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Letter: In nursing homes, isolation is as deadly as COVID-19. Let’s reopen safely

A resident watches nurses leaving the Vilanova nursing home in Corbas, near Lyon, central France, Monday, May 4, 2020.
Laurent Cipriani, Associated Press

I am writing due to the situation with how COVID-19 is impacting our loved ones residing in nursing homes during this difficult time. At the beginning of the pandemic, all that were considered “nonessential” visitors were restricted from entering nursing homes. This meant that unless you were a medical professional, you were unable to enter the building to visit a person living there.

While limiting the spread of COVID-19 is imperative, it is also important to note the effect these strict restrictions have had on the people residing in these nursing homes. One study suggests that COVID-19 has indirectly contributed to thousands of illnesses and deaths across the country due to extreme isolation and loneliness.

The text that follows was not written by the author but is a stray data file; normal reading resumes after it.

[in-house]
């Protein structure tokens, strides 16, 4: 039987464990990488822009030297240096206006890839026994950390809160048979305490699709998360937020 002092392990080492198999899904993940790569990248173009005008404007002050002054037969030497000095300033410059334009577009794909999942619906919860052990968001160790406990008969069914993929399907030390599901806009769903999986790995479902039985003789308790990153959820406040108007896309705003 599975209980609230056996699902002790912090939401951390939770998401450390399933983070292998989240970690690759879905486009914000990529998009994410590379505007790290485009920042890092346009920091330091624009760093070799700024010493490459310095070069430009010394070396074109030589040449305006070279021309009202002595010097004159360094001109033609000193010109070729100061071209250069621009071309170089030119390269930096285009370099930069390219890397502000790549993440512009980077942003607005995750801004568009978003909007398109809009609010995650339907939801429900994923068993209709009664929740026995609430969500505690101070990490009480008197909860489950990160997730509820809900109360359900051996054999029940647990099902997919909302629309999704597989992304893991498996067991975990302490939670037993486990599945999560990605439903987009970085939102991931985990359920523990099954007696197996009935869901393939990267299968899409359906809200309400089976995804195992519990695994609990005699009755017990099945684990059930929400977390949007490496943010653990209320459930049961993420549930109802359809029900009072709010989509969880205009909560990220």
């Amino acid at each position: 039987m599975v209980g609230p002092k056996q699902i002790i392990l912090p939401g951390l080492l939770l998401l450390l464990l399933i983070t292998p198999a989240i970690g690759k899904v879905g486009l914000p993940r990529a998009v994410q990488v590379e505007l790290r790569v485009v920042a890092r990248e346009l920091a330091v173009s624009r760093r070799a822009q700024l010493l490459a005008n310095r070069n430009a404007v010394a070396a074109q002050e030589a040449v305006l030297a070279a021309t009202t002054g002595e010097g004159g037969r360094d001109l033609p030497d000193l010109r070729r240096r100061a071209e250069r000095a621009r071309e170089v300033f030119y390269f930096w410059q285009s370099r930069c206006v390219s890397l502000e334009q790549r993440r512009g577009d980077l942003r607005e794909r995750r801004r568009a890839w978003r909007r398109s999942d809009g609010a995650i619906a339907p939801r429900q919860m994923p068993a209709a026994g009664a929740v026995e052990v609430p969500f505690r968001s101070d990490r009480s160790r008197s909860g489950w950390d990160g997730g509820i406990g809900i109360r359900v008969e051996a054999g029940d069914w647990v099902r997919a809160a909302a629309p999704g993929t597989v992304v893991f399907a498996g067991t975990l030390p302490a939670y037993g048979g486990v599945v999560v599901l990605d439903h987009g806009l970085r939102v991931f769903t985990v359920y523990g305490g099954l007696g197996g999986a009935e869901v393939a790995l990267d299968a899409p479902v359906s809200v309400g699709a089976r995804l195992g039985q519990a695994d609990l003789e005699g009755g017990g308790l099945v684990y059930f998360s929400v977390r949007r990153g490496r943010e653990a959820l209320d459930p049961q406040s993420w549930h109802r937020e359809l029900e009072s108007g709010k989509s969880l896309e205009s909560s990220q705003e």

In another sorrowing study, it was found that over 134,000 people died from Alzheimer’s disease and other dementia-related disorders since the pandemic began. This is staggering because it is nearly 13,000 more cases than would have been expected over a typical year.

With proper guidelines surrounding where visitors may be allowed on the premises, enforcing proper personal protective equipment coverings such as masks, gloves, gowns, etc., hand-washing and/or sanitization protocols, and social distancing measures, it is possible to continue allowing monitored visitations in these facilities.

Since September, when newer policies have been enacted to allow for monitored and strictly guided visitations, many facilities have been able to show it is possible to allow for crucial visitation between families to resume while still keeping the virus at bay. Many people rely on their families for needed love, support and mental health care in order to live a healthy meaningful life. Without them, many lose the will to live. It is crucial we continue supporting the needs of our elderly community members in remembrance for how they once supported and cared for us.

Katelyn Rager

Salt Lake City